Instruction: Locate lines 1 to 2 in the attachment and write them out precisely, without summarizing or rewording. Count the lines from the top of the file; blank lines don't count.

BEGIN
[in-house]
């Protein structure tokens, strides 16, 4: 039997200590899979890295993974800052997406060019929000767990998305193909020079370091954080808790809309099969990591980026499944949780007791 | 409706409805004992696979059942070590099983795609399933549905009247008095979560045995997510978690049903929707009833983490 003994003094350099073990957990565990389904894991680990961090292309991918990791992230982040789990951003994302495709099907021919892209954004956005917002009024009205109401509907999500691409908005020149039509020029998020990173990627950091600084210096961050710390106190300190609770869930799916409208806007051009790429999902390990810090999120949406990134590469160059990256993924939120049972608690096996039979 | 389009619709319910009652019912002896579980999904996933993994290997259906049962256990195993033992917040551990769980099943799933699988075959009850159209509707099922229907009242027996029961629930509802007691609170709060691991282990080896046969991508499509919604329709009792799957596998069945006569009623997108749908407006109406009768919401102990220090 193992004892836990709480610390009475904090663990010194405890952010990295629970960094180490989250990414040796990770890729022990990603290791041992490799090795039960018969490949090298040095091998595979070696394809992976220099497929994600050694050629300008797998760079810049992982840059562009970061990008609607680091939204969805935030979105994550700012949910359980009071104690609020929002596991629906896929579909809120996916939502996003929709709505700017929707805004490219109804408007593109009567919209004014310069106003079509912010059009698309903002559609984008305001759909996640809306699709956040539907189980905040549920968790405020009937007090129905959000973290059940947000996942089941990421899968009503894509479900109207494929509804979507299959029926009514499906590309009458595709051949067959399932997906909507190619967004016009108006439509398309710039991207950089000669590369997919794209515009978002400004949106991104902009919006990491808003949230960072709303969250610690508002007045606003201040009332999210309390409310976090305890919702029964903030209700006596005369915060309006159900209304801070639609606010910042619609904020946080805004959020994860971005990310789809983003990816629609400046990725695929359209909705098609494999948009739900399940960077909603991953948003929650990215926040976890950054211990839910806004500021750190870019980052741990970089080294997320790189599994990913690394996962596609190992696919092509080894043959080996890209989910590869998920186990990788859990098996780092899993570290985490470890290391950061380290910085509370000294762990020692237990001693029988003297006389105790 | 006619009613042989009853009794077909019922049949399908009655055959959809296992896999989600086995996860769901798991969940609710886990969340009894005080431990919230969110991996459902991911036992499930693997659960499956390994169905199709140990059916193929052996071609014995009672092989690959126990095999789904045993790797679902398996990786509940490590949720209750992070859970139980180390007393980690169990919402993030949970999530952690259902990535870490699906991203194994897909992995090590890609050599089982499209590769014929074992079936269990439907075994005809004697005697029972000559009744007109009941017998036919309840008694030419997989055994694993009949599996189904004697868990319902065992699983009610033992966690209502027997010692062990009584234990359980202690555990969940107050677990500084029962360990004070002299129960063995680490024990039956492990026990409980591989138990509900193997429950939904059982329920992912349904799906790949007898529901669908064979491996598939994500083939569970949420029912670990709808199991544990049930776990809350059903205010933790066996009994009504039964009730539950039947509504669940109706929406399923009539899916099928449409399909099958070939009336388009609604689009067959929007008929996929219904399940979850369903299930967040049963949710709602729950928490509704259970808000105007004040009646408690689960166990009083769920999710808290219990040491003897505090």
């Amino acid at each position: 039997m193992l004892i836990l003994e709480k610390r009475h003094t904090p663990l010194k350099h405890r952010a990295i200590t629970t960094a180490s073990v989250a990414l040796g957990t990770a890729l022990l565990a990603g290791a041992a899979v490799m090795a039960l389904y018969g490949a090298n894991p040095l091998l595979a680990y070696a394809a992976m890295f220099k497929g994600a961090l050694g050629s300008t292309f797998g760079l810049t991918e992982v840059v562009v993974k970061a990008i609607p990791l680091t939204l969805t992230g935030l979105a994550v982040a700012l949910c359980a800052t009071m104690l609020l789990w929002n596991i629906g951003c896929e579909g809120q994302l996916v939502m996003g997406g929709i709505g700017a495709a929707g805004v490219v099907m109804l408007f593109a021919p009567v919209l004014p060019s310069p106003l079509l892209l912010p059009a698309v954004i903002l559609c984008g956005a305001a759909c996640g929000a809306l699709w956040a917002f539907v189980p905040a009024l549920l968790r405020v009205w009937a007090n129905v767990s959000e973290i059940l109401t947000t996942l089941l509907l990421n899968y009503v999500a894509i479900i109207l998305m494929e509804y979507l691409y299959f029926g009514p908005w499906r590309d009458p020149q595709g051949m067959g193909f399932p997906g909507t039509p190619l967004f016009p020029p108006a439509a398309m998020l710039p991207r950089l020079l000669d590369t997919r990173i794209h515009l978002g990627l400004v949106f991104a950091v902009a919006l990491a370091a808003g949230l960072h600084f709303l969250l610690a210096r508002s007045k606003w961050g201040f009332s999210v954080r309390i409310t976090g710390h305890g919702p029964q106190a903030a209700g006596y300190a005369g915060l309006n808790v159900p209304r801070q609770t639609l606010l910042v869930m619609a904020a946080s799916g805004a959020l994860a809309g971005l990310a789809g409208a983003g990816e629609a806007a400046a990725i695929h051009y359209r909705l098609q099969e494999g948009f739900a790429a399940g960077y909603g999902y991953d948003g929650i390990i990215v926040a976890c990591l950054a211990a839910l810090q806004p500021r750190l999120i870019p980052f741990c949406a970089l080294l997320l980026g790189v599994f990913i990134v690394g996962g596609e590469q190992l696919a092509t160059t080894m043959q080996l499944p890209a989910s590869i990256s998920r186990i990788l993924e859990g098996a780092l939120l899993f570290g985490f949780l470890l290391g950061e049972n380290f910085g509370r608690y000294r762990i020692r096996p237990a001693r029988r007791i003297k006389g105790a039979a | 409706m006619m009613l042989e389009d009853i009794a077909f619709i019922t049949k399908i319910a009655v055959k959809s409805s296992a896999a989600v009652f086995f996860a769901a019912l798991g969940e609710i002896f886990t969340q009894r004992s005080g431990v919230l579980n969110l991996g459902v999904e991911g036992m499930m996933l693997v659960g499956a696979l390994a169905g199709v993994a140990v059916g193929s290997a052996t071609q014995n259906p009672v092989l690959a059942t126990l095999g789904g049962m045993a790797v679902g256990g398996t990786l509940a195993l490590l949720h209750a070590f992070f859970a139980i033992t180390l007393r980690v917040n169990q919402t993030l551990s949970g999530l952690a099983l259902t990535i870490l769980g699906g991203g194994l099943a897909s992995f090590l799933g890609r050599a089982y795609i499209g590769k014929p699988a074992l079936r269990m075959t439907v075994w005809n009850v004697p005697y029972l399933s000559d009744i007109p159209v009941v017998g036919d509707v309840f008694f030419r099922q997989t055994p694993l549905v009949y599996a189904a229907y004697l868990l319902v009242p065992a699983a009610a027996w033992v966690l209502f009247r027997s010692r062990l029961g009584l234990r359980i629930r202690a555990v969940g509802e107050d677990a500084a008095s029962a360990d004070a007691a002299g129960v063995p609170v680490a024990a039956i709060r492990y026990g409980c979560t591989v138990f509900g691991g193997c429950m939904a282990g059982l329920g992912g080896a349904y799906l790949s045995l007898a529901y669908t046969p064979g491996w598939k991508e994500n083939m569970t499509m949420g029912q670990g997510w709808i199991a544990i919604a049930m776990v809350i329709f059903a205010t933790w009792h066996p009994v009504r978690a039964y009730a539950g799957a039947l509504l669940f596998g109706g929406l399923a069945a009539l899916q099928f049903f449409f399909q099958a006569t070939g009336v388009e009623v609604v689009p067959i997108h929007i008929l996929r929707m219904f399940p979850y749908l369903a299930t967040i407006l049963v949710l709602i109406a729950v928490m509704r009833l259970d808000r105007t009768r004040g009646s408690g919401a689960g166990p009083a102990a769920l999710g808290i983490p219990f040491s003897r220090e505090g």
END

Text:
[in-house]
């Protein structure tokens, strides 16, 4: 039997200590899979890295993974800052997406060019929000767990998305193909020079370091954080808790809309099969990591980026499944949780007791 | 409706409805004992696979059942070590099983795609399933549905009247008095979560045995997510978690049903929707009833983490 003994003094350099073990957990565990389904894991680990961090292309991918990791992230982040789990951003994302495709099907021919892209954004956005917002009024009205109401509907999500691409908005020149039509020029998020990173990627950091600084210096961050710390106190300190609770869930799916409208806007051009790429999902390990810090999120949406990134590469160059990256993924939120049972608690096996039979 | 389009619709319910009652019912002896579980999904996933993994290997259906049962256990195993033992917040551990769980099943799933699988075959009850159209509707099922229907009242027996029961629930509802007691609170709060691991282990080896046969991508499509919604329709009792799957596998069945006569009623997108749908407006109406009768919401102990220090 193992004892836990709480610390009475904090663990010194405890952010990295629970960094180490989250990414040796990770890729022990990603290791041992490799090795039960018969490949090298040095091998595979070696394809992976220099497929994600050694050629300008797998760079810049992982840059562009970061990008609607680091939204969805935030979105994550700012949910359980009071104690609020929002596991629906896929579909809120996916939502996003929709709505700017929707805004490219109804408007593109009567919209004014310069106003079509912010059009698309903002559609984008305001759909996640809306699709956040539907189980905040549920968790405020009937007090129905959000973290059940947000996942089941990421899968009503894509479900109207494929509804979507299959029926009514499906590309009458595709051949067959399932997906909507190619967004016009108006439509398309710039991207950089000669590369997919794209515009978002400004949106991104902009919006990491808003949230960072709303969250610690508002007045606003201040009332999210309390409310976090305890919702029964903030209700006596005369915060309006159900209304801070639609606010910042619609904020946080805004959020994860971005990310789809983003990816629609400046990725695929359209909705098609494999948009739900399940960077909603991953948003929650990215926040976890950054211990839910806004500021750190870019980052741990970089080294997320790189599994990913690394996962596609190992696919092509080894043959080996890209989910590869998920186990990788859990098996780092899993570290985490470890290391950061380290910085509370000294762990020692237990001693029988003297006389105790 | 006619009613042989009853009794077909019922049949399908009655055959959809296992896999989600086995996860769901798991969940609710886990969340009894005080431990919230969110991996459902991911036992499930693997659960499956390994169905199709140990059916193929052996071609014995009672092989690959126990095999789904045993790797679902398996990786509940490590949720209750992070859970139980180390007393980690169990919402993030949970999530952690259902990535870490699906991203194994897909992995090590890609050599089982499209590769014929074992079936269990439907075994005809004697005697029972000559009744007109009941017998036919309840008694030419997989055994694993009949599996189904004697868990319902065992699983009610033992966690209502027997010692062990009584234990359980202690555990969940107050677990500084029962360990004070002299129960063995680490024990039956492990026990409980591989138990509900193997429950939904059982329920992912349904799906790949007898529901669908064979491996598939994500083939569970949420029912670990709808199991544990049930776990809350059903205010933790066996009994009504039964009730539950039947509504669940109706929406399923009539899916099928449409399909099958070939009336388009609604689009067959929007008929996929219904399940979850369903299930967040049963949710709602729950928490509704259970808000105007004040009646408690689960166990009083769920999710808290219990040491003897505090």